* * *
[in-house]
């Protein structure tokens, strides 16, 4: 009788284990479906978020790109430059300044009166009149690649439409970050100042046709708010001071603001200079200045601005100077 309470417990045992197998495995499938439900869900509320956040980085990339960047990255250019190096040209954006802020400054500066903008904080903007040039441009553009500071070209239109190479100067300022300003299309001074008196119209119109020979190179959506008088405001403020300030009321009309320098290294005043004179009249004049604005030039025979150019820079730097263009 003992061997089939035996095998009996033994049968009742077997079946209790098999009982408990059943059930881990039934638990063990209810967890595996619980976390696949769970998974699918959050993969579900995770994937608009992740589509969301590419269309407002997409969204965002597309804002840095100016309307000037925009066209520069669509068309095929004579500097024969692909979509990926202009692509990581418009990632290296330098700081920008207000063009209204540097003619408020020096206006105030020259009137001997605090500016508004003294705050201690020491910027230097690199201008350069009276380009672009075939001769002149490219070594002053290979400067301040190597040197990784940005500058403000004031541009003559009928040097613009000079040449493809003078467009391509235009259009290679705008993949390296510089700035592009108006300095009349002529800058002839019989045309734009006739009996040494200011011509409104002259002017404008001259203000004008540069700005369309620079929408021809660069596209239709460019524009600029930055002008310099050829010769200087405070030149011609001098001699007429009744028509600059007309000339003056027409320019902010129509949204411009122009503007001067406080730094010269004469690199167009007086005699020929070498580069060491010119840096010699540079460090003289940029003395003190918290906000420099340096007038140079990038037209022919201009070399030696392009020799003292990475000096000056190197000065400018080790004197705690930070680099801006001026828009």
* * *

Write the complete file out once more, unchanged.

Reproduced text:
[in-house]
């Protein structure tokens, strides 16, 4: 009788284990479906978020790109430059300044009166009149690649439409970050100042046709708010001071603001200079200045601005100077 309470417990045992197998495995499938439900869900509320956040980085990339960047990255250019190096040209954006802020400054500066903008904080903007040039441009553009500071070209239109190479100067300022300003299309001074008196119209119109020979190179959506008088405001403020300030009321009309320098290294005043004179009249004049604005030039025979150019820079730097263009 003992061997089939035996095998009996033994049968009742077997079946209790098999009982408990059943059930881990039934638990063990209810967890595996619980976390696949769970998974699918959050993969579900995770994937608009992740589509969301590419269309407002997409969204965002597309804002840095100016309307000037925009066209520069669509068309095929004579500097024969692909979509990926202009692509990581418009990632290296330098700081920008207000063009209204540097003619408020020096206006105030020259009137001997605090500016508004003294705050201690020491910027230097690199201008350069009276380009672009075939001769002149490219070594002053290979400067301040190597040197990784940005500058403000004031541009003559009928040097613009000079040449493809003078467009391509235009259009290679705008993949390296510089700035592009108006300095009349002529800058002839019989045309734009006739009996040494200011011509409104002259002017404008001259203000004008540069700005369309620079929408021809660069596209239709460019524009600029930055002008310099050829010769200087405070030149011609001098001699007429009744028509600059007309000339003056027409320019902010129509949204411009122009503007001067406080730094010269004469690199167009007086005699020929070498580069060491010119840096010699540079460090003289940029003395003190918290906000420099340096007038140079990038037209022919201009070399030696392009020799003292990475000096000056190197000065400018080790004197705690930070680099801006001026828009």